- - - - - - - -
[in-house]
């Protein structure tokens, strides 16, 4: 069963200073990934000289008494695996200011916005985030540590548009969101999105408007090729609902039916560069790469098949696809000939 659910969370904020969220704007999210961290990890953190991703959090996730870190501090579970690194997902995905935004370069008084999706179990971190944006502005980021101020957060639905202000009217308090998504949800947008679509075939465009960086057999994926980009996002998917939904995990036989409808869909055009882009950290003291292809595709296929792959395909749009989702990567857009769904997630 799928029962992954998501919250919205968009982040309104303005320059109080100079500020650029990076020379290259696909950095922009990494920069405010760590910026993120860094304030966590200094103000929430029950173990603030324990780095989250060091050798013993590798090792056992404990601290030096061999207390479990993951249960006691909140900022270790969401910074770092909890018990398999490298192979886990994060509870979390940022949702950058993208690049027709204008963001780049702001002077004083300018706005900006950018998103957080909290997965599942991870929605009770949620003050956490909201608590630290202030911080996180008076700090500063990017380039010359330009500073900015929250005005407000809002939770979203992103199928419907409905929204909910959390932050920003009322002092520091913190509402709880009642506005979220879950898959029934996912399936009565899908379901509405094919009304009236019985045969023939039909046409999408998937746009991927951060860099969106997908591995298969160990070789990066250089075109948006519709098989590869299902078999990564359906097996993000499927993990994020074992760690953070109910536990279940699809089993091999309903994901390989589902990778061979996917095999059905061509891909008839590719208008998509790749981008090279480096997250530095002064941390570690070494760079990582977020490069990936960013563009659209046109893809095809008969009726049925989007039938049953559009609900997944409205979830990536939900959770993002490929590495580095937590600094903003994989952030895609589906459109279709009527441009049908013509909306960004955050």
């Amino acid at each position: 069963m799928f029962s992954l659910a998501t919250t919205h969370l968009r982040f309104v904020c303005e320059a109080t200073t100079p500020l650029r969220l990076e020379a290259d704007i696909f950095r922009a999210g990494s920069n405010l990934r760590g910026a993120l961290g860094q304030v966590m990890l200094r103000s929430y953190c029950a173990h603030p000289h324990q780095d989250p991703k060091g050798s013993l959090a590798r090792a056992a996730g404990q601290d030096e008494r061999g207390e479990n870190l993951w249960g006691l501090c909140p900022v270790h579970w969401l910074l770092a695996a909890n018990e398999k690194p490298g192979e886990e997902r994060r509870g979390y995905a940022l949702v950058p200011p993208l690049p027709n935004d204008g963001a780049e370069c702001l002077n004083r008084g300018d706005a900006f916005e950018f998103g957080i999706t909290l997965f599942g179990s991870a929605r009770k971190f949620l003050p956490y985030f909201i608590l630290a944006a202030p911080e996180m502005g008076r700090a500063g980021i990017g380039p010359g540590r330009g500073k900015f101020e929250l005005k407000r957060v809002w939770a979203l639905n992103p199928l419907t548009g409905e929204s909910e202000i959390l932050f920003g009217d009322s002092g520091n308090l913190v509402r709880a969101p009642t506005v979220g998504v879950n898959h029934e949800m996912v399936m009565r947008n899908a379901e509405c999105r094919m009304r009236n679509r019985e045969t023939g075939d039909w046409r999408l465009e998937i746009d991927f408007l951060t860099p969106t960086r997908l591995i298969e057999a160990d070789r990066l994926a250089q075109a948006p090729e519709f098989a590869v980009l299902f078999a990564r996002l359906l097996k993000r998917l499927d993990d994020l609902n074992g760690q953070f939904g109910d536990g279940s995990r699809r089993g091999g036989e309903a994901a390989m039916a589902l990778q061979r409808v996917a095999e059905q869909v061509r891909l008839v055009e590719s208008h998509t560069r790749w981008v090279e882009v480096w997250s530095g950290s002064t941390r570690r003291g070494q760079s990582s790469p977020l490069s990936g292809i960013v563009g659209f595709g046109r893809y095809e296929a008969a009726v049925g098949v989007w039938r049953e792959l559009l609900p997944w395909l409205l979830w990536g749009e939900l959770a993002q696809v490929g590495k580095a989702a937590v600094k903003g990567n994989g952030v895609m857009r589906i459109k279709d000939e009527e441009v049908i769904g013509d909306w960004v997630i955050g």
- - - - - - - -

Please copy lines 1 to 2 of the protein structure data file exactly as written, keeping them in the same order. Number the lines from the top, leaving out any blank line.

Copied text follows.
[in-house]
């Protein structure tokens, strides 16, 4: 069963200073990934000289008494695996200011916005985030540590548009969101999105408007090729609902039916560069790469098949696809000939 659910969370904020969220704007999210961290990890953190991703959090996730870190501090579970690194997902995905935004370069008084999706179990971190944006502005980021101020957060639905202000009217308090998504949800947008679509075939465009960086057999994926980009996002998917939904995990036989409808869909055009882009950290003291292809595709296929792959395909749009989702990567857009769904997630 799928029962992954998501919250919205968009982040309104303005320059109080100079500020650029990076020379290259696909950095922009990494920069405010760590910026993120860094304030966590200094103000929430029950173990603030324990780095989250060091050798013993590798090792056992404990601290030096061999207390479990993951249960006691909140900022270790969401910074770092909890018990398999490298192979886990994060509870979390940022949702950058993208690049027709204008963001780049702001002077004083300018706005900006950018998103957080909290997965599942991870929605009770949620003050956490909201608590630290202030911080996180008076700090500063990017380039010359330009500073900015929250005005407000809002939770979203992103199928419907409905929204909910959390932050920003009322002092520091913190509402709880009642506005979220879950898959029934996912399936009565899908379901509405094919009304009236019985045969023939039909046409999408998937746009991927951060860099969106997908591995298969160990070789990066250089075109948006519709098989590869299902078999990564359906097996993000499927993990994020074992760690953070109910536990279940699809089993091999309903994901390989589902990778061979996917095999059905061509891909008839590719208008998509790749981008090279480096997250530095002064941390570690070494760079990582977020490069990936960013563009659209046109893809095809008969009726049925989007039938049953559009609900997944409205979830990536939900959770993002490929590495580095937590600094903003994989952030895609589906459109279709009527441009049908013509909306960004955050």